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Jun 1, 2009 12:00 AM
It's essential to understand your UV system's potential as well as proper component configuration. It really comes down to flexibility. A packaging printer running paperboard has different requirements vs. a commercial printer running a mix of specialty nonporous substrates and paper stock.
Suppose you are printing on a clear substrate. You'll want to apply opaque white first, with additional inks on top of it. Applying UV opaque white in the first two print units, curing each application via UV interdeck modules located after each printing unit supports the application of additional inks over a fully cured UV opaque white (dry trap).
On a lenticular plastic job, process color typically is put down first, with the double UV opaque white on the last two print units. In both cases, a variety of factors determine the number of UV curing stations between the units, including ink (hybrid vs. UV); dry trap requirements; amount of opaques or metallics used and in what print unit(s); and coverage, substrates and target press running speed.
In the early days, for conventional printers' convenience, hybrid inks combined conventional pigments and UV curable components — the ink was compatible with conventional rollers, plates, blankets and chemistry.
Hybrid presses progressed from end-of-press UV curing to adding one interdeck UV module after the last print unit. Current hybrid machines typically have three or more interdeck UV modules in addition to the end of press UV lamps.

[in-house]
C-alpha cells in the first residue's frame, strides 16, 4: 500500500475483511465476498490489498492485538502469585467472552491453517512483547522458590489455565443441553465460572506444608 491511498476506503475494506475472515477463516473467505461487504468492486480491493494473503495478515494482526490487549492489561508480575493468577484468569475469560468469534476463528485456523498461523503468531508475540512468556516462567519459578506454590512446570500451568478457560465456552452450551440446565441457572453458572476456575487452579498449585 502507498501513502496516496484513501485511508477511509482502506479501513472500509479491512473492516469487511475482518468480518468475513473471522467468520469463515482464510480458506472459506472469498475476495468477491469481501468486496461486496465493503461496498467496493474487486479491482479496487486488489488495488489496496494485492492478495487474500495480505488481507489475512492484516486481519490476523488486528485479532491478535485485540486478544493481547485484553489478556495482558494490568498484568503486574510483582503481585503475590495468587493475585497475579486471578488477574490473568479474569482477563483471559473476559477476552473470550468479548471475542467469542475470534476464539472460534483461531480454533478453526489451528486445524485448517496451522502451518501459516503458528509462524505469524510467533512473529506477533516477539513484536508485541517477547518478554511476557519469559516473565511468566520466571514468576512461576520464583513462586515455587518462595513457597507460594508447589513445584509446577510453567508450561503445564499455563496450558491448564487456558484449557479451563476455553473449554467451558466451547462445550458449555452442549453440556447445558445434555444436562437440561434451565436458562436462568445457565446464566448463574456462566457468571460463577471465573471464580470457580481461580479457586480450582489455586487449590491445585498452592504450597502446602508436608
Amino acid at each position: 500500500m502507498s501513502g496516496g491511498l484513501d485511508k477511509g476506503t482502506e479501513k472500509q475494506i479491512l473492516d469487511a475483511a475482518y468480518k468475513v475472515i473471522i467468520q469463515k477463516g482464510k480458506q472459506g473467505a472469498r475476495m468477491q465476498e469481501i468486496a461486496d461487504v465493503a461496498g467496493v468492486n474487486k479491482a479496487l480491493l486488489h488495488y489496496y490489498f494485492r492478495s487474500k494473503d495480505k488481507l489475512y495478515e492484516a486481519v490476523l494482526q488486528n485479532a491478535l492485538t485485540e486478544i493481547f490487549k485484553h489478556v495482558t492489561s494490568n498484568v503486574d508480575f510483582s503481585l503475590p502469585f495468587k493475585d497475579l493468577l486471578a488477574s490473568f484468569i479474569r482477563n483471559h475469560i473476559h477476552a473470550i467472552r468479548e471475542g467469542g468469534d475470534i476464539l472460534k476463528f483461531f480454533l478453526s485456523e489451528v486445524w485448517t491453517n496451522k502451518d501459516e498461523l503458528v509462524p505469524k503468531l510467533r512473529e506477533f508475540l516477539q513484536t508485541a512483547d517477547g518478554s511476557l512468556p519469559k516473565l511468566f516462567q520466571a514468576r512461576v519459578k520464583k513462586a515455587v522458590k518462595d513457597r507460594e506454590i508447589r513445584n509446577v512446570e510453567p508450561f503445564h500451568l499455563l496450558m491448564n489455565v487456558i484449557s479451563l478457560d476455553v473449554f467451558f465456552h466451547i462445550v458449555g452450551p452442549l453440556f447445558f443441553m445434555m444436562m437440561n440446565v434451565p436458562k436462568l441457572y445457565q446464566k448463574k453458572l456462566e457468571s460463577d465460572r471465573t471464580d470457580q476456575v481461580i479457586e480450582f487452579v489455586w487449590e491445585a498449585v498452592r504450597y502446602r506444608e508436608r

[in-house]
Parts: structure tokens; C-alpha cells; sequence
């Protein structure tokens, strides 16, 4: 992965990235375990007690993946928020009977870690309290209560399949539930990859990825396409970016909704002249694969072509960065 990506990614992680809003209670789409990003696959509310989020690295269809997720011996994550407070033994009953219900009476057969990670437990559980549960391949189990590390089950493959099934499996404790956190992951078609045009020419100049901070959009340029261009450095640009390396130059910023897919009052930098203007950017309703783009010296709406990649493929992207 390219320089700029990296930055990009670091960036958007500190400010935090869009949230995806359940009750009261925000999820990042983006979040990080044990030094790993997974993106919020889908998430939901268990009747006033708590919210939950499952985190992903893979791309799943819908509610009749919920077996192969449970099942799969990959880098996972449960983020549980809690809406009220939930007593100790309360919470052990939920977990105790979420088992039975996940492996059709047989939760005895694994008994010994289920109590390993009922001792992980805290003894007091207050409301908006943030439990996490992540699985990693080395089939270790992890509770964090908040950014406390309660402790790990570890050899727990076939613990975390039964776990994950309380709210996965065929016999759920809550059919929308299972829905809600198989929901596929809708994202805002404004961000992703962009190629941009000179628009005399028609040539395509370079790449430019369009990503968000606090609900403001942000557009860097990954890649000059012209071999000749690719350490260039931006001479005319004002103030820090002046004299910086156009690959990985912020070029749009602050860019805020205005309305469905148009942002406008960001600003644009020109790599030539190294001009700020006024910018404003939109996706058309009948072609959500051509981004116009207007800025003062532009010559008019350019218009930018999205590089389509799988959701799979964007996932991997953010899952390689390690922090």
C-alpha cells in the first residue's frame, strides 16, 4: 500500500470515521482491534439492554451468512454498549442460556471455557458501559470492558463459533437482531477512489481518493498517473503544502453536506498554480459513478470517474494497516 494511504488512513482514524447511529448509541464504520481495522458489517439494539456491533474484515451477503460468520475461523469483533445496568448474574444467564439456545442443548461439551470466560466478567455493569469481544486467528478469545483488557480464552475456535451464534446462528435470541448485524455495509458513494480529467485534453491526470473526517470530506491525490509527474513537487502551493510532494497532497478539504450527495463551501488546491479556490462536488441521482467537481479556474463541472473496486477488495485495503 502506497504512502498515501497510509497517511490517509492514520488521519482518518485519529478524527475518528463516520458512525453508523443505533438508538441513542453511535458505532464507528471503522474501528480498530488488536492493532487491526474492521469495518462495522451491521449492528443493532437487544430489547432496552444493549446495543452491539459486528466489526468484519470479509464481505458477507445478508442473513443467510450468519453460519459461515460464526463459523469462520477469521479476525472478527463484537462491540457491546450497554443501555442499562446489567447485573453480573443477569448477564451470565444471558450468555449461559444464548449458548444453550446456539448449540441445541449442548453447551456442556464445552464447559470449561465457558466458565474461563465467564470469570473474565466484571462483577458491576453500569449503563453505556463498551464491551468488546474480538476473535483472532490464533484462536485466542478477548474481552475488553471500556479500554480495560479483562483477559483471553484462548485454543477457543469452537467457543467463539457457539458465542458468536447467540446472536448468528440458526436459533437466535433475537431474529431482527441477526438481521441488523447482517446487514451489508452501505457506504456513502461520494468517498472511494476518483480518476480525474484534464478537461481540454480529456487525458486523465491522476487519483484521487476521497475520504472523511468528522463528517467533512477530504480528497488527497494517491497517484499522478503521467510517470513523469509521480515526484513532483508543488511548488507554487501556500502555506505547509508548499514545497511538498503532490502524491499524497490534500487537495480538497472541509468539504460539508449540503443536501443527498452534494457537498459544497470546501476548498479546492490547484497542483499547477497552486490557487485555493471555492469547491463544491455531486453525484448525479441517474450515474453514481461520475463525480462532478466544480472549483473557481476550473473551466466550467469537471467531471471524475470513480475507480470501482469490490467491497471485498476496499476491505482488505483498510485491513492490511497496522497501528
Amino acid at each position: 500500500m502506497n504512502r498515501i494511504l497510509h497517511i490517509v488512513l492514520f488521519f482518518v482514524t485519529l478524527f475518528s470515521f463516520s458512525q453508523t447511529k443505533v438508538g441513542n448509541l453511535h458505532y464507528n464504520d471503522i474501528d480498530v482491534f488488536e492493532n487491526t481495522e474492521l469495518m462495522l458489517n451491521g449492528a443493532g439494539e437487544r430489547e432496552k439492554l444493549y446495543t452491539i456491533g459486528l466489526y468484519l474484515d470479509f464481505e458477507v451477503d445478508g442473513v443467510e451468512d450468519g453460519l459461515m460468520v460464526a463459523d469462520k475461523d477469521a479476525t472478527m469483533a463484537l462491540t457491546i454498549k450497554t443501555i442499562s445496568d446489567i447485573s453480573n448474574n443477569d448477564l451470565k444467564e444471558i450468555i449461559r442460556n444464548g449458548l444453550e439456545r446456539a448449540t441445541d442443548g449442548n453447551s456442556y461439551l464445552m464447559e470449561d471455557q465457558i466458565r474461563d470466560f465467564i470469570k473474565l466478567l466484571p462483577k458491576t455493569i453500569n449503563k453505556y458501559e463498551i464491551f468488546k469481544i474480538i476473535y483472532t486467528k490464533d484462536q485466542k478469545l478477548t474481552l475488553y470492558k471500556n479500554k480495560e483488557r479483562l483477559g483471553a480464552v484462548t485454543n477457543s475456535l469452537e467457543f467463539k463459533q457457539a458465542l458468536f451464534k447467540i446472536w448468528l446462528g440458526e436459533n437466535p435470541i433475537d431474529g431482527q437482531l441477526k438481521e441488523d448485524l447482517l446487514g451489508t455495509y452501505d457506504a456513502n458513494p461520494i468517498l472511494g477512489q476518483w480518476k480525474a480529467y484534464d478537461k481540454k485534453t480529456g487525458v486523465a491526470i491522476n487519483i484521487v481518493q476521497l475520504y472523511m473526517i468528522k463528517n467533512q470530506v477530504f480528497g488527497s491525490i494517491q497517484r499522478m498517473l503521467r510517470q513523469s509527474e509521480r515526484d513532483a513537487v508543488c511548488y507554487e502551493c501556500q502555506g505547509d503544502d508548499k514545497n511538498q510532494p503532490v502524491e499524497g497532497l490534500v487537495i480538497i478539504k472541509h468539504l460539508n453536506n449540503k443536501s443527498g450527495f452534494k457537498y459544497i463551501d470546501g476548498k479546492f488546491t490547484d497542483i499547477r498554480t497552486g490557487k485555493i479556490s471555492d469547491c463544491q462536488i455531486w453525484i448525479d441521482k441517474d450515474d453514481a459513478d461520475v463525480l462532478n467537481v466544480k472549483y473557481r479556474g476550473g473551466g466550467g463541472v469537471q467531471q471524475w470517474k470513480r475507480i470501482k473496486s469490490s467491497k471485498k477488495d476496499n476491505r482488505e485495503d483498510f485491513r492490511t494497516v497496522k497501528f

Pure UV inks are the clear choice for printers that specialize in non porous substrates such as plastics, synthetics, Mylar, special foils and metalized stock. Virtually all of these printers opt for a full UV machine: one interdeck UV module after every print unit in addition to end of press UV curing. Rollers and blankets are EPDM (UV only) compound. Pure UV inks contain materials that that aid in potential adhesion related issues on these challenging substrates.
Hybrid UV Inks are designed to run with conventional roller and blanket compounds (although a UV combi roller is recommended). Therfore, inks are formulated to minimize damage and swelling to blankets and rollers.
As originally conceived, hybrid UV inks had a mix of conventional pigments and UV curable components. But ink suppliers don't have a uniform “hybrid”definition. Some inks contain refined pure UV components that work well with some conventional and most combi roller compounds. Other ink makers mix UV and conventional technology and still others label their products “hybrid” regardless of the content. It's a frustrating situation, one that has prompted some printers to stick with full-time UV rather than switching between conventional and hybrid inks.
Ink and water balance typically are more critical on hybrid and pure UV vs. conventional inks. Neither pure nor hybrid UV process inks are as transparent as their conventional counterparts. Yellow is the worst offender. Rather than the standard KCMY color sequence, some printers run YMCK or YCMK, an important consideration if switching between conventional and hybrid/pure UV.
Beware of using pure UV solvents used on non EPDM rollers — it can lead to swollen rollers and blankets as well as poor print quality. This is the No. 1 complaint we hear from printers switching between conventional and hybrid inks.
Bill Bonallo is vice president of IST America Corp.'s (Bolingbrook, IL)sheetfed group. Contact him at firstname.lastname@example.org.